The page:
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Causes of Vaginal Odor; When You Should See A Doctor

By Caitlin Flynn

Vaginas are like snowflakes — they’re all unique. But one thing they have in common is that everyone experiences vaginal odors. Most of the time, it’s not cause for concern — it’s just par for the course and a totally natural part of having a vagina (they are supposed to smell like vaginas, not flowers or citrus or multi-purpose cleaners, after all). But for understandable reasons, many of us get concerned that a vaginal odor could mean there’s an underlying medical issue — and it’s always good to listen to your body and have a conversation with a medical professional if something feels, smells or looks off to you.

That concern is sometimes warranted — certain vaginal odors are an indication it’s time to schedule an appointment with your OB-GYN because something may be amiss. But how do you know when an odor is completely normal and when it’s time to have a chat with your doctor? Here are six causes of vaginal odors — and which ones are a sign you should check in with your doctor.

Menstruation & post-sex bleeding

“During or immediately following a period, the vagina may smell metallic due to iron from the blood and tissue breakdown in the uterus,” Dr. Foye Ikyaator, a physician, tells SheKnows. Ikyaator explains that when there’s blood in the vaginal canal, this breakdown releases iron. When bleeding occurs during or after sex, it may also be accompanied by a metallic odor.


Dr. Sadia Sahabi, an OB-GYN at CareMount Medical in New York, explains that the vagina is located in close proximity to the groin, which is home to sweat glands. “This means the vagina can smell similar to armpit odor or even have a more sophisticated smell when the sweat mixes with vaginal secretions,” Sahabi tells SheKnows.

Ikyaator notes that stressed sweat glands can produce fluids that smell like body odor or smell “skunkish.” She explains that there are two types of sweat glands: apocrine and eccrine glands. The former are located in the armpits and groin. “When [the apocrine glands] are stimulated to produce, a milky fluid is produced, which is usually odorless, but in the vagina that is a host for vaginal bacteria, the fluid can convert to malodorous aroma,” Ikyaator explains.


The presence of lactobacilli can cause the vagina to smell “tangy” or like fermented cheese, Ikyaator says. This is due to the presence of lactobacilli, which is a good bacteria because its presence keeps bad bacteria out. “[The vagina] may smell tangy due to the acidity of the mucous produced, which protects against overgrowth of bad bacteria,” she adds.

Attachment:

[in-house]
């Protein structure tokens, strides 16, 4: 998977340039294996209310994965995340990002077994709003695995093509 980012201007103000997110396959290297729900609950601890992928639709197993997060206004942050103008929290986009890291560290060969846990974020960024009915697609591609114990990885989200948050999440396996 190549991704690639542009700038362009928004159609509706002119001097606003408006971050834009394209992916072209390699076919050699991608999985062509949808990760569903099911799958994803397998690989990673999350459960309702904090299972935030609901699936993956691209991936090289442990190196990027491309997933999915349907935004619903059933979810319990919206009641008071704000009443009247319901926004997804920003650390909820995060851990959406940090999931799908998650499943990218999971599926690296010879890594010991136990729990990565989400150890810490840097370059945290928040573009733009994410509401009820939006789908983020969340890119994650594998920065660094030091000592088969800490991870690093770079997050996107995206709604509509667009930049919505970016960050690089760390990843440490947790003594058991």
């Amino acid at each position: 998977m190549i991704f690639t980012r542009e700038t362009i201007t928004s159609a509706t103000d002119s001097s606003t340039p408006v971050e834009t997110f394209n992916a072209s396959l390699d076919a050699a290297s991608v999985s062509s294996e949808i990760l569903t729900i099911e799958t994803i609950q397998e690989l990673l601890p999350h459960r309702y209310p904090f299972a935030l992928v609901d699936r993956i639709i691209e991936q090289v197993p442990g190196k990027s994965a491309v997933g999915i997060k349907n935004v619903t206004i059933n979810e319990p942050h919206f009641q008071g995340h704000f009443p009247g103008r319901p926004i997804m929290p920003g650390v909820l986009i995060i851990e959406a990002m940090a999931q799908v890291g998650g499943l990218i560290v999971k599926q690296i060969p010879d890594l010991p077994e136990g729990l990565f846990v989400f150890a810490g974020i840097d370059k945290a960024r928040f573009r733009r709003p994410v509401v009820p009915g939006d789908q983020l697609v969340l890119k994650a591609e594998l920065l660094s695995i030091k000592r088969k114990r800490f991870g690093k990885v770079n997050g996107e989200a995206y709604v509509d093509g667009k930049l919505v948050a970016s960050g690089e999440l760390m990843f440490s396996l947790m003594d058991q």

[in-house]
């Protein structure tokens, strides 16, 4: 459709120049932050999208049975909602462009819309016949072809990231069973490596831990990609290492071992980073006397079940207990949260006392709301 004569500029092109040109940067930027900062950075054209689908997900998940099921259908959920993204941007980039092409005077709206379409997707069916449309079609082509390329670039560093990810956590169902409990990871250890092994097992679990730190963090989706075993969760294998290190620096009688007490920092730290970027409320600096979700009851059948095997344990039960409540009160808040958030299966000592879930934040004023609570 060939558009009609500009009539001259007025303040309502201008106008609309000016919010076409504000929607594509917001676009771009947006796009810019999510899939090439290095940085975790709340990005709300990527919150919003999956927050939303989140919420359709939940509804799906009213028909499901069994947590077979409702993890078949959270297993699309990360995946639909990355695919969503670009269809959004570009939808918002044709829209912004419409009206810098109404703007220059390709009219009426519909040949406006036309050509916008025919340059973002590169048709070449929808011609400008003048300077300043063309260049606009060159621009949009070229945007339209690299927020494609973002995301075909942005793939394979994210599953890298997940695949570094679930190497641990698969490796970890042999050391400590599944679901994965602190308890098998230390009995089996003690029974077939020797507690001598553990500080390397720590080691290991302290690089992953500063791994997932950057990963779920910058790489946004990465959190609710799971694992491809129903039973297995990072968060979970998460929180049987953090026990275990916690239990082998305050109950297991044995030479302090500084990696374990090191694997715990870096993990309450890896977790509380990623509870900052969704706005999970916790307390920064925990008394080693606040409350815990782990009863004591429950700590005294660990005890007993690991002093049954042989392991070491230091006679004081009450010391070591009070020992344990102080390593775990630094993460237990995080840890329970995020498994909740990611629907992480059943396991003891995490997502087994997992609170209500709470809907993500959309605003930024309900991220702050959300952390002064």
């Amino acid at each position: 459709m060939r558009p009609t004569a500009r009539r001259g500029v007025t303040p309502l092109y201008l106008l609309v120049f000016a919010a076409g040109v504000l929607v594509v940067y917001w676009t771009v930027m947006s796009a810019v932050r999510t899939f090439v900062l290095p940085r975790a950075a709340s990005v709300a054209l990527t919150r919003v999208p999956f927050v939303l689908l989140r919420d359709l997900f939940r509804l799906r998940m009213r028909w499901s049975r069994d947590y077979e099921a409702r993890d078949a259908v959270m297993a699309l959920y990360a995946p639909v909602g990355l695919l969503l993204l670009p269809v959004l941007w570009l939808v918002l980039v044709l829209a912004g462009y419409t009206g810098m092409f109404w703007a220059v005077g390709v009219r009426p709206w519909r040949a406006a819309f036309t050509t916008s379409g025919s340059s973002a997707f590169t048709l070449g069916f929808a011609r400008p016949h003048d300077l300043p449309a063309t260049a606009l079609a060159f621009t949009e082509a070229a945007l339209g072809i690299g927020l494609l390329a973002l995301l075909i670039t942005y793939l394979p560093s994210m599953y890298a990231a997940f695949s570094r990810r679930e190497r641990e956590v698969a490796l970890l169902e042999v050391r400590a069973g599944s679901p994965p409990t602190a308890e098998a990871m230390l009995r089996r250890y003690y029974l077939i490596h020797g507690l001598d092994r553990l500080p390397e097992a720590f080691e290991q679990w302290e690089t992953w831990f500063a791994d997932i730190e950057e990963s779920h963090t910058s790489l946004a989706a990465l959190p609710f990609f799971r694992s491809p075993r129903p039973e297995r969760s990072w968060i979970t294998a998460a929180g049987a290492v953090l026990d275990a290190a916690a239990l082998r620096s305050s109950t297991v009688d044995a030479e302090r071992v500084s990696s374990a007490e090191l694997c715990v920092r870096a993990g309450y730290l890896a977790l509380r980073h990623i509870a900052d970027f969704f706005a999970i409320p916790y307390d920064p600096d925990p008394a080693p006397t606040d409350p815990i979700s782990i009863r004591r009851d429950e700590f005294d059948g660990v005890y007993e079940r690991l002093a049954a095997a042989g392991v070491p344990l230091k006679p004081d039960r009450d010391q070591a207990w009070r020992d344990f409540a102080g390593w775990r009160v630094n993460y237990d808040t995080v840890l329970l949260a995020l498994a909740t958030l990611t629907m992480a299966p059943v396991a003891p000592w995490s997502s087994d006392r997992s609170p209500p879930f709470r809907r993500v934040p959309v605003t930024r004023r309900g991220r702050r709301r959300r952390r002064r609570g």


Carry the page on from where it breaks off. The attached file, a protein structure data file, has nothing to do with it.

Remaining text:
Bacterial vaginosis

Although bacterial vaginosis is common, it’s a complex and poorly understood condition, Sahabi explains. A “fishy” odor is the smell most commonly associated with bacterial vaginosis, and other symptoms include vaginal itching and a gray-white-green discharge. If you have any or all of these symptoms, it’s time to consult with your doctor.

“Bacterial vaginosis basically means abnormal vaginal flora,” she says. “It’s not an infection by one isolated bacteria. When there’s a shift or reduction of hydrogen peroxide-producing lactobacillus species, other anaerobic species, such as Gardnerella vaginalis, overgrows.”

Sahabi explains that this is why douching is bad for the vagina — the harsh chemicals kill off the good bacteria and can increase your risk for developing bacterial vaginosis. Although it’s not an STI, people affected by bacterial vaginosis are more likely to acquire an STI.


Trichomoniasis a sexually transmitted infection that can be easily treated, but you’ll need to seek medical care. Like bacterial vaginosis, Sahabi says that the odor associated with trichomoniasis is a “fishy” smell.

“Other symptoms associated with trichomoniasis infection include yellow-green frothy vaginal discharge, vaginal spotting, genital burning and pain with sex,” she says.

Retained foreign materials

Forgotten tampons and condoms can result in an odor that smells like rotting or decay. If this happens to you, Sahabi says to remove the tampon or condom yourself if you can reach it. If you can’t, it’s time to get to the doctor as quickly as possible.

Although vaginal odors probably aren’t everyone’s favorite topic, it’s important to talk (or at least read) about what’s going on so you realize you’re not alone and there are healthy (non-douching) solutions out there.

Caitlin Flynn is an award-winning Writer

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